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Golf News - 2009/2010 Ryder Cup Bid
With Schofield in his corner, Matthews couldn’t lose
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To the Manor born, of course

John Huggan, Scotland on Sunday, 30 September 2001

Well, don’t say we didn’t warn you. When, in May, this newspaper first revealed to the nation that the 2009 - now 2010 - Ryder Cup wasn’t, after all, going to be bedecked in tartan, other sections of the Scottish media were oh-so quick to pour cold water on the very idea.

Of course the matches were coming to Scotland, they cried. How could they not be? With two sons of Caledonia in the shape of Ken Schofield and Sandy Jones in charge at the European Tour and the PGA, how could the biennial tussle with the United States go anywhere else?

Even for a press corps that at times more resembled cheerleaders for the Scottish bid rather than reporters of the facts, this was naiveté on a grand scale. If only they had focused on telling the nation what was actually happening behind the scenes. Fans with typewriters, indeed.

The real answers, of course, were to be found in Scotland on Sunday on May 27, 2001. Four months ago, we revealed that Schofield, provoked by the recommendations contained in an independent audit of the tour’s books and the knowledge that he had the full support of his players, was behind the venue that would provide the greatest financial benefit to the people he works for. In other words, Celtic Manor - backed by the millions of owner Terry Matthews - would get his full, not inconsiderable, backing.

And that, if we’re honest, was the end of the story. With Schofield in his corner, Matthews couldn’t lose. Here’s how it all worked out...

As things stand at present, profits from Ryder Cups played in Europe are split 50-50 between the European Tour and the PGA. That has been the case since 1991, when the PGA relinquished half of what had by then become a cash cow of considerable proportions (This year, the Ryder Cup was projected to earn profits in the region of £12m). Even that agreement, however, was hard earned. Only when the players threatened to withdraw their labour was an accord of sorts arrived at. To a man, they see little sense in their organisation giving away half of the Ryder Cup to a body who, as they put it, have nothing to bring to the table.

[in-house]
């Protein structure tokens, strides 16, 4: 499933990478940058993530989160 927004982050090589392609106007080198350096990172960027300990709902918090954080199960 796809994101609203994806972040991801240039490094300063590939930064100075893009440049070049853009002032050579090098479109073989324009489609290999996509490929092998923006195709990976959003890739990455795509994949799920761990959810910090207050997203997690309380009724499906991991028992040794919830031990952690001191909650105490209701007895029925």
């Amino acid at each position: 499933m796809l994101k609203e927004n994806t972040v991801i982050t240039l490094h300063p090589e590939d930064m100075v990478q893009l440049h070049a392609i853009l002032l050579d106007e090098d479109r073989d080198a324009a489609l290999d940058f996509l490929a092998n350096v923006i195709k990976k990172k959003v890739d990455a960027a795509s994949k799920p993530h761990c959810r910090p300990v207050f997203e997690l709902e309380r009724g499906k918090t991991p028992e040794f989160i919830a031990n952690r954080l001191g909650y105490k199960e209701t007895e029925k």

"The PGA has gotten away with this for too long," said a leading player recently. "Ten years ago, the tour thought it was a victory when we claimed 50% of the Ryder Cup proceeds. In reality it wasn’t. We gave away 50% of the cash.

"The match is between the top 12 American players and the top 12 Europeans. It is tour versus tour. We can call it anything. It would be a shame for it not to be called the Ryder Cup, but if the British PGA wouldn’t allow it to be called that, any good spin-doctor could have them crucified in the press. They have an indefensible position. Sooner or later it will change."

The "victory" to which that player referred came about when, in 1991, the PGA tried to exclude the tour from the Ryder Cup. "We had a meeting with the PGA a decade ago, and they announced they wanted all of the money," says Nick Faldo. "So we stood up - every one of us - and told them we wouldn’t play. Send out the B-team.

"The bottom line is: what does the PGA bring to the table? They own the trophy! That’s it."

With feelings running so high and with who knows what financial promises from Matthews still ringing in his ears, there was really only one course of action for Schofield. By backing Celtic Manor, he not only kept Matthews and his millions sweet, but was able to exert considerable pressure on the PGA, who had made it clear that they favoured Gleneagles - the new home of the Scottish PGA headquarters and the renamed PGA Centenary course.

So it is that, over the past few months, the Ryder Cup board - made up of three members each from the tour and from the PGA - have effectively been run by Schofield. Publicly, the PGA retained the casting vote in the event of a 3-3 tie in any vote. In reality, the PGA members - Phil Weaver, David Huish and Jim Christine - were neutered, so to speak, by the knowledge that negotiations were under way with the tour to decide what, if any, percentage of the Ryder Cup proceeds the club pros would retain.